Children With An Older Brother Have Poorer Language Skills Than Those With A Big Sister

Posted on August 30, 2019

When it comes to verbal capabilities, birth order might matter, according to a new discovery by Naomi Havron and colleagues at PSL University. In this study, individuals who have older brothers were found to have weaker verbal abilities.

The research concerned the impact of age and sex of older siblings on the verbal skills of children using data from a French study known as EDEN. EDEN has followed participants from birth until they turn 11 years old, and language skills of the participants were assessed at different ages. Out of the 1,276 children were involved in the study, and 547 of them had an older sibling.

Findings suggested that generally, participants with an older sibling had weaker language abilities compared to children with no older siblings. More importantly, children who have elder brothers have poorer language skills compared to children with elder sisters. Furthermore, the age gap between the participant and their older sibling did not seem to affect the language abilities of the participants.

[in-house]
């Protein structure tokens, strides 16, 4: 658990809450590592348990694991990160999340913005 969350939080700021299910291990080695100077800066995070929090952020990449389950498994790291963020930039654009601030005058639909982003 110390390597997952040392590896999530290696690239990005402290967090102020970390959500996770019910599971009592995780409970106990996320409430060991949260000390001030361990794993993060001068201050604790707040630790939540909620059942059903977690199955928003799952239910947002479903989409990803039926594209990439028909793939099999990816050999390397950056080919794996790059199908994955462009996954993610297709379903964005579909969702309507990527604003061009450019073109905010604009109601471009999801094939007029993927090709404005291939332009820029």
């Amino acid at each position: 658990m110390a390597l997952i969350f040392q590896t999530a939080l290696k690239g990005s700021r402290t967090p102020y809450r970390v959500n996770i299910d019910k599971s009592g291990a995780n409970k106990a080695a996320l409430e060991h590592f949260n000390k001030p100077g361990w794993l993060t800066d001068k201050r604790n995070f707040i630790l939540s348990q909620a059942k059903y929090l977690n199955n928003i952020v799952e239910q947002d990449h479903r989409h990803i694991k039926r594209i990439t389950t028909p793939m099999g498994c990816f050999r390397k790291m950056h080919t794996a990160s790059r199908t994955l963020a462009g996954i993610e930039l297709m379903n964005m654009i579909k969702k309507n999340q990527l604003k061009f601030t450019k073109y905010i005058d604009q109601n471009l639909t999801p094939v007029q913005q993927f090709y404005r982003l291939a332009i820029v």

While it is not known exactly what causes this trend, researchers have suggested possible reasons for the differences in verbal abilities in children with older brothers. One explanation could be that females generally have better language capabilities than males and are also more nurturing, hence influencing their younger siblings to develop good language skills as well. Another reason could be that sisters demand less attention from their parents as compared to brothers. Parents are thus able to spend more time and attention with their younger children.

Although this may seem as if having an older brother is disadvantageous to an individual, children with older brothers do appear to be associated with other positive traits such as socializing. Furthermore, this study only consisted of French children. As such, it is not yet known if this ‘older-brother effect' applies to children across all cultures.

Category(s):Child Development, Other

Source material from The British Psychological Society Research Digest